316 F2d 726 Juelich v. United States
316 F.2d 726
Herbert E. JUELICH, Appellant,
UNITED STATES of America, Appellee.
United States Court of Appeals Fifth Circuit.
April 19, 1963.
H. E. Juelich, per se.
Vernol R. Jansen, Jr., U. S. Atty., Mobile, Ala., for appellee.
Before CAMERON and BROWN, Circuit Judges, and WHITEHURST, District Judge.
Petitioner requests that we appoint counsel to represent him on this appeal in forma pauperis from the District Court's denial of his motion to vacate conviction and sentence under § 2255. In his former appeal to this Court, we determined that the District Court erred in denying Petitioner's motion without conducting a hearing. Juelich v. United States, 5 Cir., 1962, 300 F.2d 381.
Upon the remand and long prior to the hearing, Petitioner requested the appointment of counsel to represent him at the hearing which our opinion and mandate required. Simultaneously he moved for an order allowing his personal presence on the hearing. The Court appointed counsel but denied the other motion. As the hearing date approached, counsel had not, so Petitioner asserted, communicated with Petitioner. Petitioner then requested the District Court to discharge this attorney and appoint another. This was denied. Again he requested that he be present at the hearing. Again the Court denied this primarily on the ground of security risk. A hearing was conducted in which Petitioner was not present and he was represented by counsel with whom he had not communicated.
Although Petitioner at this time merely requests the appointment of counsel on this appeal, the records of this and the former appeal have necessarily been considered under our customary practice in determining the necessity for counsel. In his § 2255 motion which we held, 300 F.2d 381, required a hearing, Petitioner asserts that he was mentally incompetent to stand trial since he was under the influence of sedatives administered by the physician attending the jail in which Petitioner was incarcerated under security guard when not in the courtroom during his trial. In a situation of this type there are necessarily two people involved — the person administering the drug and the person to whom it was administered. At the hearing following our remand, the 80-year-old jail physician testified that he did not have an independent recollection of the facts, but that the permanent official records indicated no such drugs were administered as claimed. This was corroborated by the jail nurse. But as the other actor in this claimed occurrence, the Petitioner was personally involved and by the nature of things had his version of what had been done. This was, therefore, one of those rare cases in which Petitioner's presence was required. Machibroda v. United States, 1962, 368 U.S. 487, 82 S.Ct. 510, 7 L.Ed.2d 473; United States v. Hayman, 1952, 342 U.S. 205, 72 S.Ct. 263, 96 L.Ed. 232; Porter v. United States, 5 Cir., 1962, 298 F.2d 461; Nichols v. United States, 5 Cir., 1962, 310 F.2d 374. See also Deitle v. United States, 1960, 364 U.S. 284, 80 S.Ct. 1622, 4 L.Ed.2d 1720.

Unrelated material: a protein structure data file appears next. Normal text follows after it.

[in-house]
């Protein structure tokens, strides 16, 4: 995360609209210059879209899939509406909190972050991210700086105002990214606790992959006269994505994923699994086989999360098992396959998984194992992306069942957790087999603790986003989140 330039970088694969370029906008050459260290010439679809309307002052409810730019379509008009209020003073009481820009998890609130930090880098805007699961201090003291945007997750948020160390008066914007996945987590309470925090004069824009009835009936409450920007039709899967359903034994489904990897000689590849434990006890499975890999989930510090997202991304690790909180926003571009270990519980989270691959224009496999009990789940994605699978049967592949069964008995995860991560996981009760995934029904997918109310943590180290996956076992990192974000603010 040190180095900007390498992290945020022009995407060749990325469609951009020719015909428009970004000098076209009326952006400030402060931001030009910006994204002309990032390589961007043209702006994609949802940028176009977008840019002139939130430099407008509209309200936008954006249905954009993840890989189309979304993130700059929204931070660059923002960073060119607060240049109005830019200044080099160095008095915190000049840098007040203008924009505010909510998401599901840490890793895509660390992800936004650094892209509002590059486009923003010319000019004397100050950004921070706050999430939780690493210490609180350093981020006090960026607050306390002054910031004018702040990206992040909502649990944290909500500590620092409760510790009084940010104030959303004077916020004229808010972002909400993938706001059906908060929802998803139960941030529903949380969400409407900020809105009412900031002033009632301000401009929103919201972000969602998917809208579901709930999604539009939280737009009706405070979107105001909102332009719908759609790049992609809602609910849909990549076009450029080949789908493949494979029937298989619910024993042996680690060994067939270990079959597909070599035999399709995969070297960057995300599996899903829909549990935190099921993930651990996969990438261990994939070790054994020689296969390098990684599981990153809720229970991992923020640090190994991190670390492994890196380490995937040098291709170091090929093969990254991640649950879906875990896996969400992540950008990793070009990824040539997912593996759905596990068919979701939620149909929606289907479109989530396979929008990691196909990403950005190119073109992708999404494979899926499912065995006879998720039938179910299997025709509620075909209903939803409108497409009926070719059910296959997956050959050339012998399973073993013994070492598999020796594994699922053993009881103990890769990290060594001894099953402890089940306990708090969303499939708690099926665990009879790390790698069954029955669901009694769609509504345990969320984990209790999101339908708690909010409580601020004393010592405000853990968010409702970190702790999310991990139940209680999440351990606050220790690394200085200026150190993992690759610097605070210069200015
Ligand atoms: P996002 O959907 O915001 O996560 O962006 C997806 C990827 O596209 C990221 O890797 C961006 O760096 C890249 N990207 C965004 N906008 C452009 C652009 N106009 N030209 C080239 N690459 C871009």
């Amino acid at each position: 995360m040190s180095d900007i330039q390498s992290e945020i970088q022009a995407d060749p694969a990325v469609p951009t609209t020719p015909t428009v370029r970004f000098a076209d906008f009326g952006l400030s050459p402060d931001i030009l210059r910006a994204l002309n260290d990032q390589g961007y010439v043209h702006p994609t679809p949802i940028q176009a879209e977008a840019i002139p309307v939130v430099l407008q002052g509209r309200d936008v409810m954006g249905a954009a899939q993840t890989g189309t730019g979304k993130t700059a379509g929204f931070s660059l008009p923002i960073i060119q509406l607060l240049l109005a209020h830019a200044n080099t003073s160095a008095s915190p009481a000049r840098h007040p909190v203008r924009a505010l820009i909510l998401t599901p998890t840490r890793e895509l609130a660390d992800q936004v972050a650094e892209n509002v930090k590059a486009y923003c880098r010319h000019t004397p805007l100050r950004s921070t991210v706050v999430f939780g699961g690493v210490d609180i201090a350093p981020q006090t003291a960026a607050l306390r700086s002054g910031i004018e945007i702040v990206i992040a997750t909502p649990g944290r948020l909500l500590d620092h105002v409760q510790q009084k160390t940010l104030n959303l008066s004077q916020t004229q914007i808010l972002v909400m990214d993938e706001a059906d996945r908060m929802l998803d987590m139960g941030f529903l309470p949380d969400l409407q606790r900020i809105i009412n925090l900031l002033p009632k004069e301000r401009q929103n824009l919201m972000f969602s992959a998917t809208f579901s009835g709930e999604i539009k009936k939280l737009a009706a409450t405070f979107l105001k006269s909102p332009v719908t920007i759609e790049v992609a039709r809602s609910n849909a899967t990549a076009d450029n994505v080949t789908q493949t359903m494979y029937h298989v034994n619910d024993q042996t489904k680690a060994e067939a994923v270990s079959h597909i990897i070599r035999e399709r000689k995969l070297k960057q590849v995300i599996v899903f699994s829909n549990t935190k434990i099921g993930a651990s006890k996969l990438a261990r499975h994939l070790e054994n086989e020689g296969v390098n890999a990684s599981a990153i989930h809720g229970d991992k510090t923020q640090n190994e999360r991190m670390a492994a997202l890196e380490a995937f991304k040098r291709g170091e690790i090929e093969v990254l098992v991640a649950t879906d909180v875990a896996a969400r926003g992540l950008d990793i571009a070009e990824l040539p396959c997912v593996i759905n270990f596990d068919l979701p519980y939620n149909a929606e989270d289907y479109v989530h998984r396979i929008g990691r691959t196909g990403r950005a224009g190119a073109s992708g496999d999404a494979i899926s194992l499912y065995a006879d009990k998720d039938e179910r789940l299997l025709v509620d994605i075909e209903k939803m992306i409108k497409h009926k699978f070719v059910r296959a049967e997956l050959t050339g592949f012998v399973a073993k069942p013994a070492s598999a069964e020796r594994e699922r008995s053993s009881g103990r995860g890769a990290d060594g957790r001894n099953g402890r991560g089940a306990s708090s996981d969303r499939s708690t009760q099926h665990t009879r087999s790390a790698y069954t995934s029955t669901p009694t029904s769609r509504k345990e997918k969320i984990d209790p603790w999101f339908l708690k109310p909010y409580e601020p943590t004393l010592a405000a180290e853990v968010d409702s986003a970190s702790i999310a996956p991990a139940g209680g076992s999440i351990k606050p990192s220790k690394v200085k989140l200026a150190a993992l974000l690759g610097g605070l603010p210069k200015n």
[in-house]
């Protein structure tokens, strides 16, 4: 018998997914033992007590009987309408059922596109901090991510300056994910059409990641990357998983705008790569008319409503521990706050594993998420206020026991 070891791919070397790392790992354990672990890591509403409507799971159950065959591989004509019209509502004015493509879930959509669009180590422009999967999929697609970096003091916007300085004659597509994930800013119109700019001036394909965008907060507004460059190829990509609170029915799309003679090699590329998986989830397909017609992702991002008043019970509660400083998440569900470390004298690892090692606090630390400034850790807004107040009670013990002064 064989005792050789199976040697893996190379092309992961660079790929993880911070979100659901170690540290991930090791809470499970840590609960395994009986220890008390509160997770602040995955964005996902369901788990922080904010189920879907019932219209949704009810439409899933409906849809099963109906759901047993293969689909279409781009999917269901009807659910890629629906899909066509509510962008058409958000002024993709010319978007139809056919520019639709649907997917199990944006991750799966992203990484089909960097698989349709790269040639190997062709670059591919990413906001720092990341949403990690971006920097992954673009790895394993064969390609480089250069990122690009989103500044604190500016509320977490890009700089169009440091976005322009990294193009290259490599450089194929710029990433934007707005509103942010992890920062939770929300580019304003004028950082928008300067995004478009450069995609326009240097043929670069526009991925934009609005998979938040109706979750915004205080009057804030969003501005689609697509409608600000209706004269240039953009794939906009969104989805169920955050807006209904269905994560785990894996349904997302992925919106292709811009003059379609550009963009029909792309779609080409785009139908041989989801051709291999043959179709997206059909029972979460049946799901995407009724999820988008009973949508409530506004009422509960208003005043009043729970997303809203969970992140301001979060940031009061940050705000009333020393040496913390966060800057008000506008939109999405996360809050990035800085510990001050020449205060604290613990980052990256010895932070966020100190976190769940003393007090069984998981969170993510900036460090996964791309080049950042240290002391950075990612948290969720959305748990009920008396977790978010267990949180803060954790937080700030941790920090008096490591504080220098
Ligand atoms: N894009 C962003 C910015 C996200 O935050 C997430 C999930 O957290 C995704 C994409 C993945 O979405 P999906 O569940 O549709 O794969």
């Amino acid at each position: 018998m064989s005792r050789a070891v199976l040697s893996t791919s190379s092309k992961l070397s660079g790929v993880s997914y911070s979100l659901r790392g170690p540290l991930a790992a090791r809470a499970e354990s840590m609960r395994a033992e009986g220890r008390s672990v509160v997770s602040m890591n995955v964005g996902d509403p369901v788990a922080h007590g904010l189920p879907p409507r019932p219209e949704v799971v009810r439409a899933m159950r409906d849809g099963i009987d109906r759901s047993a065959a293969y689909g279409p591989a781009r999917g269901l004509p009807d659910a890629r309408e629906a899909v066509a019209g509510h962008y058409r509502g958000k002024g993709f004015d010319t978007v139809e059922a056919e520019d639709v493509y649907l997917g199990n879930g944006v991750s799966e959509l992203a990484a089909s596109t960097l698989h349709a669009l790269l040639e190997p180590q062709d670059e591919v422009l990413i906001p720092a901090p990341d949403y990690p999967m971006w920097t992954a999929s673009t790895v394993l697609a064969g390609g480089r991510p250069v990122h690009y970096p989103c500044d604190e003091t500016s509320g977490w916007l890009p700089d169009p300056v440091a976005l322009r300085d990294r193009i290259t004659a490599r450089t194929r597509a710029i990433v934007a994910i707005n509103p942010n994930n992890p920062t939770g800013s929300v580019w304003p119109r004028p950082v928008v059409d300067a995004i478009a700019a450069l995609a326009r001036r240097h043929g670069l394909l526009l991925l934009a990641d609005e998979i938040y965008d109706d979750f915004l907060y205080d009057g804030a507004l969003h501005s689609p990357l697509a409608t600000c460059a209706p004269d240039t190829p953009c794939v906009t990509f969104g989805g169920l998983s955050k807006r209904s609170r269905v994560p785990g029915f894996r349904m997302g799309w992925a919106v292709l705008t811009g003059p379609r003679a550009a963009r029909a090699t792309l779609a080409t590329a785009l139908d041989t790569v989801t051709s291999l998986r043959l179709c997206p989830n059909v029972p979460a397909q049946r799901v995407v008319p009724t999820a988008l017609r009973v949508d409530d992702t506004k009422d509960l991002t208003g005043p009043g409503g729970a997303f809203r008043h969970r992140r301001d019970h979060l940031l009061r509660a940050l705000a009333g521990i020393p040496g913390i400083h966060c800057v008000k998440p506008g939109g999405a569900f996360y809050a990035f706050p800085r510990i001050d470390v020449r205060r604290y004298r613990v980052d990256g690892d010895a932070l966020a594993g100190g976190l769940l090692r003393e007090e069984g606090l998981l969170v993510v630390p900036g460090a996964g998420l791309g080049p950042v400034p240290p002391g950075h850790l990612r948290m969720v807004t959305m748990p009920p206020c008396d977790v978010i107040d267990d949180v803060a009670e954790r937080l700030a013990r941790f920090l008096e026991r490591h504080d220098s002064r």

The case is remanded to the District Court with directions that a hearing be held in which the Petitioner is in attendance. This being a civil case with no requirement of confrontation of witnesses, the Court may, within its considered discretion and with appropriate safeguards to Petitioner's rights, receive the record developed on the prior hearing, together with such further evidence as may be appropriate.
Reversed and remanded.
CAMERON, Circuit Judge, dissents.